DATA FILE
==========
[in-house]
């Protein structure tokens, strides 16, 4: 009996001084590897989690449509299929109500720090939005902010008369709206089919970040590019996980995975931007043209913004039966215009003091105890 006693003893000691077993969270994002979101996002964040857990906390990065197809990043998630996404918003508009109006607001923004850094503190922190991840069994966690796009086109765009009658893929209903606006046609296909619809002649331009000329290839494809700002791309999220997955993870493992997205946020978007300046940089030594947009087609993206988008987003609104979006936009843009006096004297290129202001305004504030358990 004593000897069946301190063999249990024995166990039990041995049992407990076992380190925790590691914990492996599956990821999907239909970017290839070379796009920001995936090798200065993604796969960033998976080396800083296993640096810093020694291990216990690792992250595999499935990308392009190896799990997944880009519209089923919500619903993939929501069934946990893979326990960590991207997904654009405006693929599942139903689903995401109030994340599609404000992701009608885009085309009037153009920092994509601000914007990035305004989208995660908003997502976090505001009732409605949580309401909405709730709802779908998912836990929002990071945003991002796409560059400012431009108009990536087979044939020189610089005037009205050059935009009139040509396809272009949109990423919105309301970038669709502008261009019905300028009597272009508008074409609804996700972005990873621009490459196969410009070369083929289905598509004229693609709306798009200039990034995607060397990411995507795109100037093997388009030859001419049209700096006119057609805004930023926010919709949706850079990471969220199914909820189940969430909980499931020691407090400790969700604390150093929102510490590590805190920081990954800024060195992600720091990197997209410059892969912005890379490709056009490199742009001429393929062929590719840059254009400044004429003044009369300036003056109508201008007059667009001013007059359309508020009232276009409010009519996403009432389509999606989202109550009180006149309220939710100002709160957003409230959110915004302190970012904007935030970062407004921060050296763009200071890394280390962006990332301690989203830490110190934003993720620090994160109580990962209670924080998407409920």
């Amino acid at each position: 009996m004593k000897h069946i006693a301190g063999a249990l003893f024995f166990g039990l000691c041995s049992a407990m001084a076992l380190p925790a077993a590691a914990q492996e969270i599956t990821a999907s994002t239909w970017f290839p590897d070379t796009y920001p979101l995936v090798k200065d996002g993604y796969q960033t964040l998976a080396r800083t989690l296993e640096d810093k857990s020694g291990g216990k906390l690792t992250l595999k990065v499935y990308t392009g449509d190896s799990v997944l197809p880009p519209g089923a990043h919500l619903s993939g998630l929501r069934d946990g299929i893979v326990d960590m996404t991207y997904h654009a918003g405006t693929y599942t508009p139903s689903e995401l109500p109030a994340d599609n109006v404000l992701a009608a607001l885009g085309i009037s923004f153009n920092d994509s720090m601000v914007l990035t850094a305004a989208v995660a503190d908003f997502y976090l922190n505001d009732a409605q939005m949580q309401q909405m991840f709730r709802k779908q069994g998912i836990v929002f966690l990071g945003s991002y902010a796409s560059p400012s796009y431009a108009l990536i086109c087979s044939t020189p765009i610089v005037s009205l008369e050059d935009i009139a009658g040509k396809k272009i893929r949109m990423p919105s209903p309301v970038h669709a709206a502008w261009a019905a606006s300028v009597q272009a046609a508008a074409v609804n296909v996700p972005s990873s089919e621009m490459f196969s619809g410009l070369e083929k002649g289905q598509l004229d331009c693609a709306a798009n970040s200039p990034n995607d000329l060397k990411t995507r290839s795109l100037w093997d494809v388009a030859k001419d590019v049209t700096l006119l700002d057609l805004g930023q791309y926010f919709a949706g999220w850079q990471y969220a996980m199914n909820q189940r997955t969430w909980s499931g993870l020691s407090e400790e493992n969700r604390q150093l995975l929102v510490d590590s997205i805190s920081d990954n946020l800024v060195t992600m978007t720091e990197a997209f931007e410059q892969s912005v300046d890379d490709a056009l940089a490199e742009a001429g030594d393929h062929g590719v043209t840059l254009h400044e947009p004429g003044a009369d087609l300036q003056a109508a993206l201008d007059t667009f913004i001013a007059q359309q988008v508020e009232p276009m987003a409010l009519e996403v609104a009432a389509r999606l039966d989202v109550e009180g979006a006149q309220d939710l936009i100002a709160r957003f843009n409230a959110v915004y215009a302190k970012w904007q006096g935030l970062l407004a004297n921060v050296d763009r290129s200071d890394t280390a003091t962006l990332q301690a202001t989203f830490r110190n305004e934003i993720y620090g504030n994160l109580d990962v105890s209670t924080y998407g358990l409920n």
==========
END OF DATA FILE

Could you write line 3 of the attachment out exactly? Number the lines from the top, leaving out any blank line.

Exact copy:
């Amino acid at each position: 009996m004593k000897h069946i006693a301190g063999a249990l003893f024995f166990g039990l000691c041995s049992a407990m001084a076992l380190p925790a077993a590691a914990q492996e969270i599956t990821a999907s994002t239909w970017f290839p590897d070379t796009y920001p979101l995936v090798k200065d996002g993604y796969q960033t964040l998976a080396r800083t989690l296993e640096d810093k857990s020694g291990g216990k906390l690792t992250l595999k990065v499935y990308t392009g449509d190896s799990v997944l197809p880009p519209g089923a990043h919500l619903s993939g998630l929501r069934d946990g299929i893979v326990d960590m996404t991207y997904h654009a918003g405006t693929y599942t508009p139903s689903e995401l109500p109030a994340d599609n109006v404000l992701a009608a607001l885009g085309i009037s923004f153009n920092d994509s720090m601000v914007l990035t850094a305004a989208v995660a503190d908003f997502y976090l922190n505001d009732a409605q939005m949580q309401q909405m991840f709730r709802k779908q069994g998912i836990v929002f966690l990071g945003s991002y902010a796409s560059p400012s796009y431009a108009l990536i086109c087979s044939t020189p765009i610089v005037s009205l008369e050059d935009i009139a009658g040509k396809k272009i893929r949109m990423p919105s209903p309301v970038h669709a709206a502008w261009a019905a606006s300028v009597q272009a046609a508008a074409v609804n296909v996700p972005s990873s089919e621009m490459f196969s619809g410009l070369e083929k002649g289905q598509l004229d331009c693609a709306a798009n970040s200039p990034n995607d000329l060397k990411t995507r290839s795109l100037w093997d494809v388009a030859k001419d590019v049209t700096l006119l700002d057609l805004g930023q791309y926010f919709a949706g999220w850079q990471y969220a996980m199914n909820q189940r997955t969430w909980s499931g993870l020691s407090e400790e493992n969700r604390q150093l995975l929102v510490d590590s997205i805190s920081d990954n946020l800024v060195t992600m978007t720091e990197a997209f931007e410059q892969s912005v300046d890379d490709a056009l940089a490199e742009a001429g030594d393929h062929g590719v043209t840059l254009h400044e947009p004429g003044a009369d087609l300036q003056a109508a993206l201008d007059t667009f913004i001013a007059q359309q988008v508020e009232p276009m987003a409010l009519e996403v609104a009432a389509r999606l039966d989202v109550e009180g979006a006149q309220d939710l936009i100002a709160r957003f843009n409230a959110v915004y215009a302190k970012w904007q006096g935030l970062l407004a004297n921060v050296d763009r290129s200071d890394t280390a003091t962006l990332q301690a202001t989203f830490r110190n305004e934003i993720y620090g504030n994160l109580d990962v105890s209670t924080y998407g358990l409920n």